Role of the Board

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In this section:

The Board as a Group
Key Governance and Management Functions

The Board as a Group

As a diverse group of individuals, the most challenging aspect of board work is to function as a cohesive group, striving to achieve agreed-upon goals and objectives in order to carry out the purpose of the agency. It is critical that board members make   decisions as a group. Even though individual board members may not agree with the group’s final decision, it is important that they support it. Working together requires that board members learn to solve problems and make decisions in an environment that encourages trust and respect for different ideas and points of view. The emphasis must be on open, honest communication, with the final result being group support for all board decisions.

A board cannot function effectively when domination exists by the president, executive director, a committee or any other individual or subgroup.

In order to function effectively as part of a group, each board member should:

  • recognize that different people play different roles in the agency and may see issues from a different perspective
  • recognize that when members ask challenging questions, they may not be trying to be difficult, but instead are just "doing their job"
  • listen with an open mind to all opinions, options, questions, and concerns on issues
  • appreciate that different opinions and perspectives provide more information on which to base decisions

Working as a group will result in a more effective board, as long as members understand the level of responsibility that is expected of them.

Key Governance and Management Functions

The single most important role of the board is that of public trust. The board of a nonprofit agency, incorporated under provincial legislation, is legally and morally responsible to serve the public good. This includes accountability to the funding source which may be a foundation, government department or another volunteer organization. The legal and moral responsibilities of public trust are discussed in further detail in the Legal Accountability section.

The following excerpt is from Gaining Momentum, for Board Action by Arty Trost and Judy Rauner: "When you accept a position on a board of directors, you are agreeing to help run the organization to the best of your ability. You are also agreeing to learn about the organization so you can make sound decisions that are needed to run it effectively. This means you agree to fulfill certain responsibilities that are common to all governing boards."

The following is a brief overview of the key governance and management functions of a board. It is important to note that in order for a board to fulfill these diverse responsibilities, it should recruit members who have the skills and knowledge necessary to serve the agency in each of these areas. They are:

These topics will also be discussed in further detail in other sections of the guide.

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Planning and Program Governance

Planning begins with the determination of goals and objectives for the agency. A major responsibility of the governing board is to ensure a course of direction is set for the future of the agency. Whether dealing with an agency’s mission or one of its specific projects, the planning process must answer three basic questions:

  • Where are we now?
  • Where are we going?
  • How are we going to get there?

A board must:

  • set goals that can be supported by specific activities
  • determine which services and programs are appropriate for the agency in order to meet its goals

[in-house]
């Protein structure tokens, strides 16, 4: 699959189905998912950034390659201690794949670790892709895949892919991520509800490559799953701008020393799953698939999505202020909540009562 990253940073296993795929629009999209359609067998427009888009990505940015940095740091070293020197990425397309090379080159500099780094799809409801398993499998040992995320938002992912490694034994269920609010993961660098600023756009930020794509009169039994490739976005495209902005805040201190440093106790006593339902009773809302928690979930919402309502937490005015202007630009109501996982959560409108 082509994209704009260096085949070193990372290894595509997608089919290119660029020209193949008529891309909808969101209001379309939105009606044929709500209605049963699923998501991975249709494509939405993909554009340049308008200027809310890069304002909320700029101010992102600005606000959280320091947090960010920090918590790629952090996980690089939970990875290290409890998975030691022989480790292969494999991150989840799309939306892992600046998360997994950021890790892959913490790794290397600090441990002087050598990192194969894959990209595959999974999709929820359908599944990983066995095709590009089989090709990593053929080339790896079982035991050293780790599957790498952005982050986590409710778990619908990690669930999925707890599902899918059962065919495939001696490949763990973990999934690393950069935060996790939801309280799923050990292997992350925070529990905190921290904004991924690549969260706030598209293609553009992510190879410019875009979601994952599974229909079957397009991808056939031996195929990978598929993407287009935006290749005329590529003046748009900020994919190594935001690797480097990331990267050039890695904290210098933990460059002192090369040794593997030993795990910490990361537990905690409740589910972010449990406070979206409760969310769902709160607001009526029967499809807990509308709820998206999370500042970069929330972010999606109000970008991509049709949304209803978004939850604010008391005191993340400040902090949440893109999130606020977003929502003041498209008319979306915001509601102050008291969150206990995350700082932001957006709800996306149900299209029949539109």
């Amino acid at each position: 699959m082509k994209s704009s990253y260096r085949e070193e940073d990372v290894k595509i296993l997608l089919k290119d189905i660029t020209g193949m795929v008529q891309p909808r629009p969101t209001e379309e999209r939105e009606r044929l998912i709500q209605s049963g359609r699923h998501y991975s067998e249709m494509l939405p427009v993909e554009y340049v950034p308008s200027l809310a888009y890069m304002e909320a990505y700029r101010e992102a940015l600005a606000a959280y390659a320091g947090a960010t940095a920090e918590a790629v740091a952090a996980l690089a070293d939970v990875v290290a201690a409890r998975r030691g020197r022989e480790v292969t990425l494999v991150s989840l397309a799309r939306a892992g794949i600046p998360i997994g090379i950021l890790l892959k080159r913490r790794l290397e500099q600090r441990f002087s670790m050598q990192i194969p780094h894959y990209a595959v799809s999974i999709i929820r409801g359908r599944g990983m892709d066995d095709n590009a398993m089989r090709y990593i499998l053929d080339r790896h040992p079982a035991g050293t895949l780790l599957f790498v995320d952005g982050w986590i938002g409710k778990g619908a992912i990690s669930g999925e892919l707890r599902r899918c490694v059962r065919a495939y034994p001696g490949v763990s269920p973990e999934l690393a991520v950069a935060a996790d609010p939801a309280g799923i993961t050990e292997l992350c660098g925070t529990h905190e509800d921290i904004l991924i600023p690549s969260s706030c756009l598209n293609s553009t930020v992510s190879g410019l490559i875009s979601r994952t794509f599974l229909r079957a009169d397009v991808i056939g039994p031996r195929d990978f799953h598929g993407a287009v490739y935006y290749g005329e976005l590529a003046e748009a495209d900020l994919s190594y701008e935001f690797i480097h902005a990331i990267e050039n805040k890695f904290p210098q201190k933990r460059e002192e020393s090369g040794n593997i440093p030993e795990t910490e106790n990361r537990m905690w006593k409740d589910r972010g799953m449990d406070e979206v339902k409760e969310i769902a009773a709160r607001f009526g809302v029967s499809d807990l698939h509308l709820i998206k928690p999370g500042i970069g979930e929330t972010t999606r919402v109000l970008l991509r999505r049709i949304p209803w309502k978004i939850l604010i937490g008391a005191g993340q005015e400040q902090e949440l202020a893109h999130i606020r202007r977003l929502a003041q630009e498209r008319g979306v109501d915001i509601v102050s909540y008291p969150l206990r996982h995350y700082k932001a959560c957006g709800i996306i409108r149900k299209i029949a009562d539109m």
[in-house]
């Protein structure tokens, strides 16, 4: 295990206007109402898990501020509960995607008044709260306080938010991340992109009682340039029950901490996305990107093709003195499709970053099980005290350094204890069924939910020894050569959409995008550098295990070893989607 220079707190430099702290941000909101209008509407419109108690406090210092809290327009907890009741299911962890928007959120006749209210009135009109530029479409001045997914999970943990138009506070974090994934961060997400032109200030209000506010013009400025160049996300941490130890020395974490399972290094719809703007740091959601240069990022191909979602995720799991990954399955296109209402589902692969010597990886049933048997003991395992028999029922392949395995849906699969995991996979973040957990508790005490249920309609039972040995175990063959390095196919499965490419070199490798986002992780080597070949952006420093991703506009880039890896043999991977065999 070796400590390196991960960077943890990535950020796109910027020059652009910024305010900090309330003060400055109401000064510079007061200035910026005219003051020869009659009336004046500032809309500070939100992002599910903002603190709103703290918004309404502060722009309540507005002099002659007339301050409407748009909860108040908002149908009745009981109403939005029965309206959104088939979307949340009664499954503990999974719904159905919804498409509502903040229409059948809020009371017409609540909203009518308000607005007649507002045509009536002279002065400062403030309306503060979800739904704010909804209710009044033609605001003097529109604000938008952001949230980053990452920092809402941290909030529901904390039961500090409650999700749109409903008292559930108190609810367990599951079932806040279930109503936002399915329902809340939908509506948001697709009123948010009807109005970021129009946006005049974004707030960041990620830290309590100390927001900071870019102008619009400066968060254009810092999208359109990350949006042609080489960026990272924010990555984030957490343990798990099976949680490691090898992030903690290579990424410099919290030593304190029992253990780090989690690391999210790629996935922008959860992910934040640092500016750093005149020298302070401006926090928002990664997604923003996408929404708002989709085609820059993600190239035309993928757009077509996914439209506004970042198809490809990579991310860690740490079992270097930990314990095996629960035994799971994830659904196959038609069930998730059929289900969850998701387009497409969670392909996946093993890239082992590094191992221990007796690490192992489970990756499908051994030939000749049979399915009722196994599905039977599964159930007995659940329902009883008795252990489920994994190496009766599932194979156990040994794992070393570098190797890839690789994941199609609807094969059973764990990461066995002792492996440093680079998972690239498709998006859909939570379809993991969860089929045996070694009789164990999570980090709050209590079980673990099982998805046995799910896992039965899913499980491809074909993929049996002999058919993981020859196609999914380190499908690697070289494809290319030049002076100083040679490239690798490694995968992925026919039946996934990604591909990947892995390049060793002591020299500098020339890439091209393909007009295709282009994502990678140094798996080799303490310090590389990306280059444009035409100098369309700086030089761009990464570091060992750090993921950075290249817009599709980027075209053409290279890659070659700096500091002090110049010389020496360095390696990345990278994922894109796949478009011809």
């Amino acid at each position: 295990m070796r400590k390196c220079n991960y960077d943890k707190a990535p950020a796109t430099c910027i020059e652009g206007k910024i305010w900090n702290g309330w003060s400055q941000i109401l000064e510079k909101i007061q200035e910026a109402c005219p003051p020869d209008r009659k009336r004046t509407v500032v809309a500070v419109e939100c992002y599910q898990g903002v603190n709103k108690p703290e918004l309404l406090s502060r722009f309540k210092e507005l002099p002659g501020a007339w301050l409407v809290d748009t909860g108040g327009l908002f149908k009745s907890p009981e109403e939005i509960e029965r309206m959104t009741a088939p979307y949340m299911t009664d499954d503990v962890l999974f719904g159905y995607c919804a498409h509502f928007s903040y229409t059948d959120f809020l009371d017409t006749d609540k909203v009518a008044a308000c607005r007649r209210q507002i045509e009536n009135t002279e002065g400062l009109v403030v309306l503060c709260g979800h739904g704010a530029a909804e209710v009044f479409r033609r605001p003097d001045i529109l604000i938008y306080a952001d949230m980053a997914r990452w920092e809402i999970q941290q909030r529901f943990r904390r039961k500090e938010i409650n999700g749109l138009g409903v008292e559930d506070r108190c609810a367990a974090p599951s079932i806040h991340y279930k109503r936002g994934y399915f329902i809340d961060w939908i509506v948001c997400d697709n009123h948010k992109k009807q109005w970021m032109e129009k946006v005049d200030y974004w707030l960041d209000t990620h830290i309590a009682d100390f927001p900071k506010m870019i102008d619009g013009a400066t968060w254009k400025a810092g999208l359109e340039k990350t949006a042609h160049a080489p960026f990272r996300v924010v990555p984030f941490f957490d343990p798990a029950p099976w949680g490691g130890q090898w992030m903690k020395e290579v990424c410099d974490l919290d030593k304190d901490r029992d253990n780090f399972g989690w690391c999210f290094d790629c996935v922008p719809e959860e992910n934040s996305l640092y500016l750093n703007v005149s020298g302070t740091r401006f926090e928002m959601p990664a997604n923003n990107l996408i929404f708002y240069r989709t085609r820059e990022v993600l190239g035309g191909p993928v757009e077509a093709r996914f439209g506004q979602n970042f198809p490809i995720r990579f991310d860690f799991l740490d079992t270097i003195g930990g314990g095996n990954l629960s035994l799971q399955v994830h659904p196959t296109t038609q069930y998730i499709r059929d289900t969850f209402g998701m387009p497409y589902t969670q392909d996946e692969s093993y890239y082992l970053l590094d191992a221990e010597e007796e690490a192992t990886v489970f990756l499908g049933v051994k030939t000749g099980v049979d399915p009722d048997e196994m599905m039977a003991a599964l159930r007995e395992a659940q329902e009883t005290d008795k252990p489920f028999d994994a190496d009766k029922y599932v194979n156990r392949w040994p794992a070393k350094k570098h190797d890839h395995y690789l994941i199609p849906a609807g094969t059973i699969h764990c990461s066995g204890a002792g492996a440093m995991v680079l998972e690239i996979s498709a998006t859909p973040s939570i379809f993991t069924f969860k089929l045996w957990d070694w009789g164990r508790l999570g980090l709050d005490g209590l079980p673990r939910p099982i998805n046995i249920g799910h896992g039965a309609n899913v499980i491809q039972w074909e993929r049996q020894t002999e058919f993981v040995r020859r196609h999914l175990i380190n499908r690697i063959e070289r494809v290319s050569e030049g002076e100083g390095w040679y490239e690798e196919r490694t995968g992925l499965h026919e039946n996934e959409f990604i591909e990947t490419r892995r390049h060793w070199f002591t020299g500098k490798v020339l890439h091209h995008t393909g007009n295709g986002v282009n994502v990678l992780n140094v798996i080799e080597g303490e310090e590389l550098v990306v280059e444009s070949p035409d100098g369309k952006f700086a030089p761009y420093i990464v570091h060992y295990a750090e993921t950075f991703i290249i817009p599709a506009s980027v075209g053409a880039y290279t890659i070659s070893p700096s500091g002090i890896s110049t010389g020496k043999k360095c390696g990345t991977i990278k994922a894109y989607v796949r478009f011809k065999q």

• ensure that there are sufficient resources to implement such activities.

Often the planning process will reveal that although the goal is agreed-upon and beneficial the agency simply lacks the resources, whether it is people or funds, to achieve it. In such cases, the board must raise funds or modify the plan.

If the board fails to plan effectively, the organization will run on a day-to-day basis without clear program priorities and, quite possibly, without sufficient funds. Therefore planning is the cornerstone of the agency.

Without planning, an agency may lose its focus and become reactive to crises. In times of uncertainty, planning may be more difficult, but it also becomes more essential.

Values and beliefs are the driving forces in non-profit social service agencies. These organizations exist not to make a profit but to carry out a function that is important to the health and functioning of society. Planning must be undertaken with an understanding of, and commitment to, the mission and purpose of the organization, giving full consideration to current financial realities.

Program development requires the input of the executive director and agency staff but remains the responsibility of the governing board. Program management means establishing the amount of the agency’s resources to be used for programs and services, then monitoring and evaluating those programs and services.

Further discussion of the planning process and program management of a governing board may be found in the Planning and Program Governance section.

Policy Management

An agency depends on its board to carry out policy management. It includes developing, establishing, implementing and evaluating written policies in order to provide both the board and staff with the clear authority and guidance to perform their jobs.

Policies are the fundamental principles of agency operations and should represent the long-term decisions on which the agency is built. These policies will provide the board with the guidance to define the scope of services the agency offers, the clients it serves, and the staff and funding it requires. Policies are also needed to provide guidance to the board on how it wishes to operate.

The governing board is responsible for policy management in the following areas:

  • establishing and updating the constitution and by-laws for the agency